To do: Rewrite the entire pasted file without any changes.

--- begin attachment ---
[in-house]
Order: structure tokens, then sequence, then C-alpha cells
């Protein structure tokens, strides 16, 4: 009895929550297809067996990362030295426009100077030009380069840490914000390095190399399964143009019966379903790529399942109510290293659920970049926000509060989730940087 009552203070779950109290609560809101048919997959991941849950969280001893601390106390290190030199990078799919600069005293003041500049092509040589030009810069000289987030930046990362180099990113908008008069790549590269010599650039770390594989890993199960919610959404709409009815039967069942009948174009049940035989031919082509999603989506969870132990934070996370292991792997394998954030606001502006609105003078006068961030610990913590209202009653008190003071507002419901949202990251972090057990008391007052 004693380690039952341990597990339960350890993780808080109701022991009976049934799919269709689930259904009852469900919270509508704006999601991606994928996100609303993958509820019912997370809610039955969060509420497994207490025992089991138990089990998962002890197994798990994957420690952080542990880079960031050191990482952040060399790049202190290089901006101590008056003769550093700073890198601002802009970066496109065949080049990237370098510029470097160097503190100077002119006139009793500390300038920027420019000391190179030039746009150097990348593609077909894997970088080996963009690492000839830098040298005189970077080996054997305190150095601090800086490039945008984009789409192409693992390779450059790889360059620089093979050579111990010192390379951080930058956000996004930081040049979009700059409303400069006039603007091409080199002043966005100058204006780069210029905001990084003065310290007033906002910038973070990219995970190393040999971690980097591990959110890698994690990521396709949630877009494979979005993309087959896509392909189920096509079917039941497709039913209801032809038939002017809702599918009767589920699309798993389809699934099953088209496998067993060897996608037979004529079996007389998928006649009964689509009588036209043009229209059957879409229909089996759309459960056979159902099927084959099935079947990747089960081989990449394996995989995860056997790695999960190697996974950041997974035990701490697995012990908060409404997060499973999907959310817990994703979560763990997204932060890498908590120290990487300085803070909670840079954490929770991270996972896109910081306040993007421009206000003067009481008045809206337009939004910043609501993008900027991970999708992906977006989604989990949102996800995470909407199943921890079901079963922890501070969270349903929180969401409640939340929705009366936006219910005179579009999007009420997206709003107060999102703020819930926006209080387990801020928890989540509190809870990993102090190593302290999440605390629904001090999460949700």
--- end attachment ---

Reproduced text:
[in-house]
Order: structure tokens, then sequence, then C-alpha cells
């Protein structure tokens, strides 16, 4: 009895929550297809067996990362030295426009100077030009380069840490914000390095190399399964143009019966379903790529399942109510290293659920970049926000509060989730940087 009552203070779950109290609560809101048919997959991941849950969280001893601390106390290190030199990078799919600069005293003041500049092509040589030009810069000289987030930046990362180099990113908008008069790549590269010599650039770390594989890993199960919610959404709409009815039967069942009948174009049940035989031919082509999603989506969870132990934070996370292991792997394998954030606001502006609105003078006068961030610990913590209202009653008190003071507002419901949202990251972090057990008391007052 004693380690039952341990597990339960350890993780808080109701022991009976049934799919269709689930259904009852469900919270509508704006999601991606994928996100609303993958509820019912997370809610039955969060509420497994207490025992089991138990089990998962002890197994798990994957420690952080542990880079960031050191990482952040060399790049202190290089901006101590008056003769550093700073890198601002802009970066496109065949080049990237370098510029470097160097503190100077002119006139009793500390300038920027420019000391190179030039746009150097990348593609077909894997970088080996963009690492000839830098040298005189970077080996054997305190150095601090800086490039945008984009789409192409693992390779450059790889360059620089093979050579111990010192390379951080930058956000996004930081040049979009700059409303400069006039603007091409080199002043966005100058204006780069210029905001990084003065310290007033906002910038973070990219995970190393040999971690980097591990959110890698994690990521396709949630877009494979979005993309087959896509392909189920096509079917039941497709039913209801032809038939002017809702599918009767589920699309798993389809699934099953088209496998067993060897996608037979004529079996007389998928006649009964689509009588036209043009229209059957879409229909089996759309459960056979159902099927084959099935079947990747089960081989990449394996995989995860056997790695999960190697996974950041997974035990701490697995012990908060409404997060499973999907959310817990994703979560763990997204932060890498908590120290990487300085803070909670840079954490929770991270996972896109910081306040993007421009206000003067009481008045809206337009939004910043609501993008900027991970999708992906977006989604989990949102996800995470909407199943921890079901079963922890501070969270349903929180969401409640939340929705009366936006219910005179579009999007009420997206709003107060999102703020819930926006209080387990801020928890989540509190809870990993102090190593302290999440605390629904001090999460949700």